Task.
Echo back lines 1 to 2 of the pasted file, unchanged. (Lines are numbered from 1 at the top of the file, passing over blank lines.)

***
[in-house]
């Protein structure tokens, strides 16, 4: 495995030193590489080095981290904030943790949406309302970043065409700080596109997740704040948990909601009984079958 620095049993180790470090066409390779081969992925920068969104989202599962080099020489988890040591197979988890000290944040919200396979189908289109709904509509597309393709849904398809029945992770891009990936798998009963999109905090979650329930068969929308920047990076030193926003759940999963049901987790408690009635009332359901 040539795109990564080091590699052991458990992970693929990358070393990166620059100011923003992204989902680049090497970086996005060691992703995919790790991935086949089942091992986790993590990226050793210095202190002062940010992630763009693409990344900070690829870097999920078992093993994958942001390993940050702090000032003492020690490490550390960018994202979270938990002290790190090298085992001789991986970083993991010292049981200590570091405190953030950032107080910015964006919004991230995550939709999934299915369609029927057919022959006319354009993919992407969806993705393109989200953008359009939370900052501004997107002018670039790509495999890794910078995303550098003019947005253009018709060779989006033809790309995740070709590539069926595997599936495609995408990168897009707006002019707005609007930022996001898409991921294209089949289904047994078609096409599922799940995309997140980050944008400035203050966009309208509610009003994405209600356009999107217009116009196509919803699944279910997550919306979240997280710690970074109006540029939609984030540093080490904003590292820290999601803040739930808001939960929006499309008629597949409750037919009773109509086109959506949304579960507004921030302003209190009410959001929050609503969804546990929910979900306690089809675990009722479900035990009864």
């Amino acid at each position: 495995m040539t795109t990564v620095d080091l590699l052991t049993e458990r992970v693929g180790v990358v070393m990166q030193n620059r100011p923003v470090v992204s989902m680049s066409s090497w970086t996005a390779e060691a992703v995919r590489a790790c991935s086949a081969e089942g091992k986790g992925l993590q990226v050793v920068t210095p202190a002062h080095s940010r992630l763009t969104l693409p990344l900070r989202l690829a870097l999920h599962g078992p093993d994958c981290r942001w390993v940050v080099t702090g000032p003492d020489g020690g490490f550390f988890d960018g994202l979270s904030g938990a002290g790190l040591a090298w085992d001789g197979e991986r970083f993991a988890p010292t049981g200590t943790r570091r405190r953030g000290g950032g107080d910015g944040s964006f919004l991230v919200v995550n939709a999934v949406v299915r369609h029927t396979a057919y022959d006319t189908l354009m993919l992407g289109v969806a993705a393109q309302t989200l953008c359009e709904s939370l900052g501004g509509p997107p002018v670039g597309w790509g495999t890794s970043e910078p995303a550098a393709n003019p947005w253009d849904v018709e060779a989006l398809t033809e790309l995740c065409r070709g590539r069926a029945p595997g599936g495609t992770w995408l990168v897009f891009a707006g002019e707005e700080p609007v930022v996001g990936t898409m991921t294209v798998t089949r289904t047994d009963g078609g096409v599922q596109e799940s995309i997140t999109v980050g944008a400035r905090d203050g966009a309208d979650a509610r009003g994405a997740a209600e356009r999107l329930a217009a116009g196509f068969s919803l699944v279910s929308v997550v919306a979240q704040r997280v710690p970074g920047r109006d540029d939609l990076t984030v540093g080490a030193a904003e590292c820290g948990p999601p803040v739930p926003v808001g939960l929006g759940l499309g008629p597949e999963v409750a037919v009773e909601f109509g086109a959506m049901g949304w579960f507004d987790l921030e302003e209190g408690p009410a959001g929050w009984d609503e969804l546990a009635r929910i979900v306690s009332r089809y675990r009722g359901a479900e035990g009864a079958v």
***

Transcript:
[in-house]
């Protein structure tokens, strides 16, 4: 495995030193590489080095981290904030943790949406309302970043065409700080596109997740704040948990909601009984079958 620095049993180790470090066409390779081969992925920068969104989202599962080099020489988890040591197979988890000290944040919200396979189908289109709904509509597309393709849904398809029945992770891009990936798998009963999109905090979650329930068969929308920047990076030193926003759940999963049901987790408690009635009332359901 040539795109990564080091590699052991458990992970693929990358070393990166620059100011923003992204989902680049090497970086996005060691992703995919790790991935086949089942091992986790993590990226050793210095202190002062940010992630763009693409990344900070690829870097999920078992093993994958942001390993940050702090000032003492020690490490550390960018994202979270938990002290790190090298085992001789991986970083993991010292049981200590570091405190953030950032107080910015964006919004991230995550939709999934299915369609029927057919022959006319354009993919992407969806993705393109989200953008359009939370900052501004997107002018670039790509495999890794910078995303550098003019947005253009018709060779989006033809790309995740070709590539069926595997599936495609995408990168897009707006002019707005609007930022996001898409991921294209089949289904047994078609096409599922799940995309997140980050944008400035203050966009309208509610009003994405209600356009999107217009116009196509919803699944279910997550919306979240997280710690970074109006540029939609984030540093080490904003590292820290999601803040739930808001939960929006499309008629597949409750037919009773109509086109959506949304579960507004921030302003209190009410959001929050609503969804546990929910979900306690089809675990009722479900035990009864």